Planets for Dessert
"It's going to be beautiful," says Vince Huegele, a researcher at the NASA/Marshall Space Flight Center. "And best of all, you won't need a telescope to see it, just your naked eye."
Right: Duane Hilton's rendering of the April 6 planetary get-together as seen above Bryce Canyon in Utah.
To admire the display, simply go outside after dinner on April 6 and look toward the southwest sky. Around 8 p.m. local daylight savings time the slender crescent moon will be easy to spot about 30 degrees above the horizon. The brightest nearby "star" will be Jupiter. At magnitude -2.1, the giant planet is 8 times brighter than Saturn, which glows pale yellow less than 3 degrees west of the Moon. Mars will lie a scant 1.1 degrees north of Jupiter. The red planet (magnitude 1.4) will be about 3 times fainter than Saturn (magnitude 0.3).
Jupiter, Mars, and Saturn will appear to be even closer together on April 15 when the three will fit inside a circle less than 5 degrees across. That's the most compact grouping of any 3 planets for the entire year. Nevertheless, the display on April 6 will be more beautiful thanks to the delicate crescent Moon as it passes by the trio.
Although the May 5 alignment won't produce a visible sky show, some people are touting the event. Why? According to doomsayers, the alignment will cause earthquakes, floods, and maybe even split our planet in two like a meat cleaver through a head of lettuce! In all fairness that sounds like an event to note on your calendar.
If these sensational claims sound familiar, it probably means you were alive 38 years ago when there was a similar celestial alignment. On February 4, 1962, the Sun, the Moon, and all the planets from Mercury to Saturn were clustered within a 17-degree area of the sky. To top it off there was a total eclipse of the Sun! Doom seemed certain to many astrologers and students of Nostradamus.
In the May 1962 issue of the Griffith Observer, astronomer Robert Richardson described the scene in Los Angeles on February 4, 1962:
Weeks beforehand we began getting inquiries [at the Griffith Observatory] from people wanting to know, "What was going to happen? What does it mean?" ... Sunday, February 4 [the crowd at the Observatory] must have been the largest since it was opened to the public in 1935. By two o'clock the road leading to and from the observatory was a solid mass of cars lined up bumper-to-bumper for half a mile. One woman was weeping so badly it was hard to understand her. She was practically on the verge of collapse. "I know it's silly to carry on this way,' she gasped between sobs, 'but I can't help myself." [ref]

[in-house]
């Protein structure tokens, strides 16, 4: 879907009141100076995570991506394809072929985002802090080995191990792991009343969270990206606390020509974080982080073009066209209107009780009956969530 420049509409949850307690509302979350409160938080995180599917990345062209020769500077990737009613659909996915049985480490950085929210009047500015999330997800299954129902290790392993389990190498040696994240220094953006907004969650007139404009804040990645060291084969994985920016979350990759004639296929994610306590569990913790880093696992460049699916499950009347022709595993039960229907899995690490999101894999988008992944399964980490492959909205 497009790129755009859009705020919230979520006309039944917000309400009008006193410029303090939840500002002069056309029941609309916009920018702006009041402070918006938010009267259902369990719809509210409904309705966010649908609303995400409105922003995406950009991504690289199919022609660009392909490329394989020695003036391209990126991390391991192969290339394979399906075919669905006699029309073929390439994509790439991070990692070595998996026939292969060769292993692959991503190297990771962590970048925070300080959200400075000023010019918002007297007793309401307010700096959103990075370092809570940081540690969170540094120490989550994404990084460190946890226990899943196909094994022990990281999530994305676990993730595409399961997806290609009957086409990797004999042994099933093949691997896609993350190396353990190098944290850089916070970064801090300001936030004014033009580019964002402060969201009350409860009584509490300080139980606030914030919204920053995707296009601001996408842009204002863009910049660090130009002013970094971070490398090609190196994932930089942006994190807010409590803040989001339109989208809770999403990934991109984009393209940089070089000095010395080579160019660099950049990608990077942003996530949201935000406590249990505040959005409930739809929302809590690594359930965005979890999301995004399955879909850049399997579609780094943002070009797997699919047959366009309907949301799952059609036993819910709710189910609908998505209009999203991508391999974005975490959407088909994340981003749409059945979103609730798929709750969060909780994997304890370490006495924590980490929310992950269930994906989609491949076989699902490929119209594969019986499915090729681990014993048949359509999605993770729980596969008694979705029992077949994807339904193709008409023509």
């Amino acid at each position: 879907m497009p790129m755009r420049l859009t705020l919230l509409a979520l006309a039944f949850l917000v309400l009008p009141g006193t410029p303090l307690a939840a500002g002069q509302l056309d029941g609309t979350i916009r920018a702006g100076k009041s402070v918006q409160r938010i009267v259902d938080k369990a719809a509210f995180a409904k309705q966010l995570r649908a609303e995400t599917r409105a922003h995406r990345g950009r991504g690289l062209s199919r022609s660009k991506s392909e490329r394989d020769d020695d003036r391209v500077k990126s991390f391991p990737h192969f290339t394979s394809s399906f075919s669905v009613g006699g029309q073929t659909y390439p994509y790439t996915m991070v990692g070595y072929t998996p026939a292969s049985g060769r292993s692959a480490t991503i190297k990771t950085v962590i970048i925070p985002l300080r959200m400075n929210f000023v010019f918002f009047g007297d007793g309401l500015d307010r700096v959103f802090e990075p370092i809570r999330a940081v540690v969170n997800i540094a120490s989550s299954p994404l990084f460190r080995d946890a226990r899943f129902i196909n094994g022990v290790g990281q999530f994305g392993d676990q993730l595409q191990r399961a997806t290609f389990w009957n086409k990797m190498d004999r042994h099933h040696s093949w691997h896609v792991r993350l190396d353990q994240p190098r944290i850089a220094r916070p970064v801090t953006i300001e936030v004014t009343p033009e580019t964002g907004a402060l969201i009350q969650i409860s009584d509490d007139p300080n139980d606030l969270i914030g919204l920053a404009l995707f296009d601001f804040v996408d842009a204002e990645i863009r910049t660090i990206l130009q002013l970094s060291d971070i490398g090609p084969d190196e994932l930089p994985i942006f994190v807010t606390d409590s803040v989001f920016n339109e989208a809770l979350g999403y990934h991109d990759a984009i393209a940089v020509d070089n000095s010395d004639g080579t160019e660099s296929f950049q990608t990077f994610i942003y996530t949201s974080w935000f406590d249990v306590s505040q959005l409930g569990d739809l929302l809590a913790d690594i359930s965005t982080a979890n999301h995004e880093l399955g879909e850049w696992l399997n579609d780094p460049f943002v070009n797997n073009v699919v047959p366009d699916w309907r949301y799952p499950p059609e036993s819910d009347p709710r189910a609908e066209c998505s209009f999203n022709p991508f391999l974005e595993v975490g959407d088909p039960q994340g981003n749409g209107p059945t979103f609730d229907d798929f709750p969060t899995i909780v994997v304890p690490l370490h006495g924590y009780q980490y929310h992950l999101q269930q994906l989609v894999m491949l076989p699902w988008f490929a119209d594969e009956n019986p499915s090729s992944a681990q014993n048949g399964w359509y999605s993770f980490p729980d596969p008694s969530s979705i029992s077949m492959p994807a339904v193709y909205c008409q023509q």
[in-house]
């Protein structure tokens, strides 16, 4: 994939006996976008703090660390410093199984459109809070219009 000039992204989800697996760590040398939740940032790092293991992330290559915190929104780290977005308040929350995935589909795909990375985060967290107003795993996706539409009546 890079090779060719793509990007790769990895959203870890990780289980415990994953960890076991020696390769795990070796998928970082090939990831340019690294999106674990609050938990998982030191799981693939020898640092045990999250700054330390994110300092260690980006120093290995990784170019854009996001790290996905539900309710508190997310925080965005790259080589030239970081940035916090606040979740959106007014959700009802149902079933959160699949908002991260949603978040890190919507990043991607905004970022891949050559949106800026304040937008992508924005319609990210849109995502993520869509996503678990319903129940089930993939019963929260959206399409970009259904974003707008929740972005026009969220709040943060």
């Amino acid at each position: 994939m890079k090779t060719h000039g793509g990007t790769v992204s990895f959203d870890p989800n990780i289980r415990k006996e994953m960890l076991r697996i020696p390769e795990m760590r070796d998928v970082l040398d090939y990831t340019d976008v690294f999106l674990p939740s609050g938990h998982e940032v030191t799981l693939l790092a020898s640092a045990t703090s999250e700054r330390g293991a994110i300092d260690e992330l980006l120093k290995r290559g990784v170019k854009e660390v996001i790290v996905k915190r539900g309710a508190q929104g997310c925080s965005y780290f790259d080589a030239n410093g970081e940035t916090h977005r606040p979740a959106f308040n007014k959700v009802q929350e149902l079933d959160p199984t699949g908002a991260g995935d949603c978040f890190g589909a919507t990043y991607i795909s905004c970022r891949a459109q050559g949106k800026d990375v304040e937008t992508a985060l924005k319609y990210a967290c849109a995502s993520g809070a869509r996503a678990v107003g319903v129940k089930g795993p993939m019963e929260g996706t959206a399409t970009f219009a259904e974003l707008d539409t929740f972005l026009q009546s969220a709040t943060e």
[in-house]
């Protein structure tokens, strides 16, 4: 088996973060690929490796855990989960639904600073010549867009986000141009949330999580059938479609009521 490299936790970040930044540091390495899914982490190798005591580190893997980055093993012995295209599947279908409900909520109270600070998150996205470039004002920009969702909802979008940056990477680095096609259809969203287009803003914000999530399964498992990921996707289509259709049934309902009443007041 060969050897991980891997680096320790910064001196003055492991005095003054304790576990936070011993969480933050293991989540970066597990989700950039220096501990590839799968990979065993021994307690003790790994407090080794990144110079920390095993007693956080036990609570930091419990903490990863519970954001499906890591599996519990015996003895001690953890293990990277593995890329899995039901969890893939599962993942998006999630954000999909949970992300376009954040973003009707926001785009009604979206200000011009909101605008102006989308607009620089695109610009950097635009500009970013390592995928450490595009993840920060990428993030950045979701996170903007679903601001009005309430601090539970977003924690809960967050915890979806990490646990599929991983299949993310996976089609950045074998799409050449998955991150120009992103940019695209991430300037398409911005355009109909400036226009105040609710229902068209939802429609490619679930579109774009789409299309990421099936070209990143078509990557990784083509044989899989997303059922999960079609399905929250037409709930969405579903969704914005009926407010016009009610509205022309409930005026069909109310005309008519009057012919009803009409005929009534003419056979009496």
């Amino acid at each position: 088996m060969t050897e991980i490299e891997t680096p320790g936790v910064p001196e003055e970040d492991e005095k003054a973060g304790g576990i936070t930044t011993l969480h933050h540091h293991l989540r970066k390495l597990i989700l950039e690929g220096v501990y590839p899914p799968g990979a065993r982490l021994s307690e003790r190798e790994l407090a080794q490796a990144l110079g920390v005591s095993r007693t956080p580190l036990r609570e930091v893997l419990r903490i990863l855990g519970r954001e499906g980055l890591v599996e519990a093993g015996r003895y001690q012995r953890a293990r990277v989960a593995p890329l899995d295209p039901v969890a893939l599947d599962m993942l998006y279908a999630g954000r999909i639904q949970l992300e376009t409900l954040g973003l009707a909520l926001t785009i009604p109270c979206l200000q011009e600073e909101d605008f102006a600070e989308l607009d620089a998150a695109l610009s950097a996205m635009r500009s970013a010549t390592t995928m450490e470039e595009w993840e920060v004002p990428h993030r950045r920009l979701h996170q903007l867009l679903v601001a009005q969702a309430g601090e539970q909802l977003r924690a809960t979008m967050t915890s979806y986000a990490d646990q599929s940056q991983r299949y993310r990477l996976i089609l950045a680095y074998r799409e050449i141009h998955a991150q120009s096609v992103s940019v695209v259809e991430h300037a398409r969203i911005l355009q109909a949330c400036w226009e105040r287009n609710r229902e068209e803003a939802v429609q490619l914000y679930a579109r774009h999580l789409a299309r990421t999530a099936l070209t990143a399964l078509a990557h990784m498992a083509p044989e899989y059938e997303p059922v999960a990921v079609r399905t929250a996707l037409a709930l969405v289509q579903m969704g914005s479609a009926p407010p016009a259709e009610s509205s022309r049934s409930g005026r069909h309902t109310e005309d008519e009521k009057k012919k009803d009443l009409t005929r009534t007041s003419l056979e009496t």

Fortunately, nothing happened. There were no severe earthquakes, no devastating floods, no mass destruction. With no planet-wide disaster to spoil the day, millions of onlookers enjoyed the solar eclipse.
History shows that planetary alignments are harmless. In fact, alignments like the one in 1962 and in 2000 are fairly common. The five naked-eye planets cluster together in the sky within a circle 25 degrees or less in diameter once every 57 years, on average. The next time it will happen is September 8, 2040. The 2040 grouping will include Mercury, Venus, Mars, Jupiter, Saturn and the crescent Moon. Clustered well to the east of the Sun, the planets will stage a spectacular show at 7:30 p.m. in the evening. (Mark your calendar now!)
If planetary alignments are common and the Earth is never
destroyed, why do predictions of doom seem to attend each one?
Many people believe that when planets are aligned their gravity and tidal forces are magnified, leading to extraordinary effects here on Earth. This seems reasonable. After all, "spring tides" (peak ocean tides that arise bi-monthly) occur when the Sun, the Moon and the Earth are nearly in a straight line around the times of the New Moon and Full Moon. Shouldn't even more powerful tides arise when lots of planets are lined up?
|Solar System Object||Tidal Force|
Above: In this table, adapted from the Griffith Observatory's "Planetary Alignments in 2000", the Sun exerts 1 unit of tidal force on the Earth; the Moon has a little more than twice the effect of the Sun; the other nine planets together with all their moons add only another one five-thousandth as much.
So, if you've already packed away your Y2K survival gear,
don't worry. There's no planet-rending catastrophe in the offing.
Like most other 5ths of May, the one in the year 2000 is a more
appropriate occasion for Cinco de Mayo festivities than for disaster
For lesson plans and educational activities related to planetary alignments, tune into the March 30 episode of Thursday's Classroom. There is also a version of this story for kids at NASA/Marshall's NASA Kids web site.
Planetary Alignments in 2000 - from the Griffith Observatory
Do planetary alignments cause earthquakes? - find out at badastronomy.com